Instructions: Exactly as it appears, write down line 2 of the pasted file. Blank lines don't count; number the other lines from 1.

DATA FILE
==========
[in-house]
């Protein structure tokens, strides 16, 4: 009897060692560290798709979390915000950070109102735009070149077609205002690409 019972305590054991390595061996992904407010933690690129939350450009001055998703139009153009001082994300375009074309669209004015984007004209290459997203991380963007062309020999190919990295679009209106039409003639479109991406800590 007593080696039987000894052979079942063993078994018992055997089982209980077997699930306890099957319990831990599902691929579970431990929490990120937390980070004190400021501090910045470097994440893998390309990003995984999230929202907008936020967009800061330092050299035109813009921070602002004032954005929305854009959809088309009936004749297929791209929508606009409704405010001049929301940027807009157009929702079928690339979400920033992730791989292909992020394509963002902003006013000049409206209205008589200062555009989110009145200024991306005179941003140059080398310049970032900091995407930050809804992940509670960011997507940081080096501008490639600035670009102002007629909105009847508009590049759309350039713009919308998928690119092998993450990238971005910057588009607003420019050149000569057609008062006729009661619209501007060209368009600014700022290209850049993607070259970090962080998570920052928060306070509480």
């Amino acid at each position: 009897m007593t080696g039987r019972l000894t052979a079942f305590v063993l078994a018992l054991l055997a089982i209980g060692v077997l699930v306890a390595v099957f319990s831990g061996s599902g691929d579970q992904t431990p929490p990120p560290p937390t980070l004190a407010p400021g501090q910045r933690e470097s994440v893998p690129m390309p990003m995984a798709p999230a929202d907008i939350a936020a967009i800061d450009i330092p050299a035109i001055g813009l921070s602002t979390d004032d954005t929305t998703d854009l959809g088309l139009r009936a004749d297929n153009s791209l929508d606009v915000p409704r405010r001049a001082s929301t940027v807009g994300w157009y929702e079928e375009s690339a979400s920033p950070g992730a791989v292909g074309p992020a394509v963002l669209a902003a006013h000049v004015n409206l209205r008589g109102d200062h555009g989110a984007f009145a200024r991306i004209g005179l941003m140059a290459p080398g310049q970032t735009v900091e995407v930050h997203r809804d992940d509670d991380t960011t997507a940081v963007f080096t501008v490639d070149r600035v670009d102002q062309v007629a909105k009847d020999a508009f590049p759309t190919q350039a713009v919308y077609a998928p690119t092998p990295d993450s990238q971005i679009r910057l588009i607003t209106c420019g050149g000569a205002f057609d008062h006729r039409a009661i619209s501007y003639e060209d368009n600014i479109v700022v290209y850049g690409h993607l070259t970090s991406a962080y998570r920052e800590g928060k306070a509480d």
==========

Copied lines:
């Protein structure tokens, strides 16, 4: 009897060692560290798709979390915000950070109102735009070149077609205002690409 019972305590054991390595061996992904407010933690690129939350450009001055998703139009153009001082994300375009074309669209004015984007004209290459997203991380963007062309020999190919990295679009209106039409003639479109991406800590 007593080696039987000894052979079942063993078994018992055997089982209980077997699930306890099957319990831990599902691929579970431990929490990120937390980070004190400021501090910045470097994440893998390309990003995984999230929202907008936020967009800061330092050299035109813009921070602002004032954005929305854009959809088309009936004749297929791209929508606009409704405010001049929301940027807009157009929702079928690339979400920033992730791989292909992020394509963002902003006013000049409206209205008589200062555009989110009145200024991306005179941003140059080398310049970032900091995407930050809804992940509670960011997507940081080096501008490639600035670009102002007629909105009847508009590049759309350039713009919308998928690119092998993450990238971005910057588009607003420019050149000569057609008062006729009661619209501007060209368009600014700022290209850049993607070259970090962080998570920052928060306070509480």